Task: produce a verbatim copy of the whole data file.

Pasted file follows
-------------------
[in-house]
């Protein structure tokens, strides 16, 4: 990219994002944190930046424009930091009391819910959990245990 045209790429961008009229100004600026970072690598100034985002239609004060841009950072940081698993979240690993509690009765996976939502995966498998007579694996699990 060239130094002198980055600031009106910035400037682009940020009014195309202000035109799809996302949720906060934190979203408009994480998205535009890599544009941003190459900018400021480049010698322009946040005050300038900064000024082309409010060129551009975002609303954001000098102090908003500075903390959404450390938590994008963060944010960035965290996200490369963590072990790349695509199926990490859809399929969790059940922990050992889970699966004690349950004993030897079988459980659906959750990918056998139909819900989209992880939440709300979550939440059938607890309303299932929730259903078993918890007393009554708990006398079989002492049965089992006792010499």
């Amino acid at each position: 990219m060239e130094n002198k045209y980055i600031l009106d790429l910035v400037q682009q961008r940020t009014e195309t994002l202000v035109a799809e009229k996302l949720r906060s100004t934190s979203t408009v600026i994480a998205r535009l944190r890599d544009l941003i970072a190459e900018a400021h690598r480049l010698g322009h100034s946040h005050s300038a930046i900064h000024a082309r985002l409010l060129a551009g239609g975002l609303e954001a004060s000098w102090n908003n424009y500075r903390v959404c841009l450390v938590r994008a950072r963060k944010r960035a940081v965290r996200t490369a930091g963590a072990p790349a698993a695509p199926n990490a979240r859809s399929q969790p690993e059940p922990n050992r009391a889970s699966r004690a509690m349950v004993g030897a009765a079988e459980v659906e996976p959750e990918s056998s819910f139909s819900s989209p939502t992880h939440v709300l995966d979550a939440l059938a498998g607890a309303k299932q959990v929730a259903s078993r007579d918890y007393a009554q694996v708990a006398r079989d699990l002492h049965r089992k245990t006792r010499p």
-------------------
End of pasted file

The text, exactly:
[in-house]
């Protein structure tokens, strides 16, 4: 990219994002944190930046424009930091009391819910959990245990 045209790429961008009229100004600026970072690598100034985002239609004060841009950072940081698993979240690993509690009765996976939502995966498998007579694996699990 060239130094002198980055600031009106910035400037682009940020009014195309202000035109799809996302949720906060934190979203408009994480998205535009890599544009941003190459900018400021480049010698322009946040005050300038900064000024082309409010060129551009975002609303954001000098102090908003500075903390959404450390938590994008963060944010960035965290996200490369963590072990790349695509199926990490859809399929969790059940922990050992889970699966004690349950004993030897079988459980659906959750990918056998139909819900989209992880939440709300979550939440059938607890309303299932929730259903078993918890007393009554708990006398079989002492049965089992006792010499």
């Amino acid at each position: 990219m060239e130094n002198k045209y980055i600031l009106d790429l910035v400037q682009q961008r940020t009014e195309t994002l202000v035109a799809e009229k996302l949720r906060s100004t934190s979203t408009v600026i994480a998205r535009l944190r890599d544009l941003i970072a190459e900018a400021h690598r480049l010698g322009h100034s946040h005050s300038a930046i900064h000024a082309r985002l409010l060129a551009g239609g975002l609303e954001a004060s000098w102090n908003n424009y500075r903390v959404c841009l450390v938590r994008a950072r963060k944010r960035a940081v965290r996200t490369a930091g963590a072990p790349a698993a695509p199926n990490a979240r859809s399929q969790p690993e059940p922990n050992r009391a889970s699966r004690a509690m349950v004993g030897a009765a079988e459980v659906e996976p959750e990918s056998s819910f139909s819900s989209p939502t992880h939440v709300l995966d979550a939440l059938a498998g607890a309303k299932q959990v929730a259903s078993r007579d918890y007393a009554q694996v708990a006398r079989d699990l002492h049965r089992k245990t006792r010499p």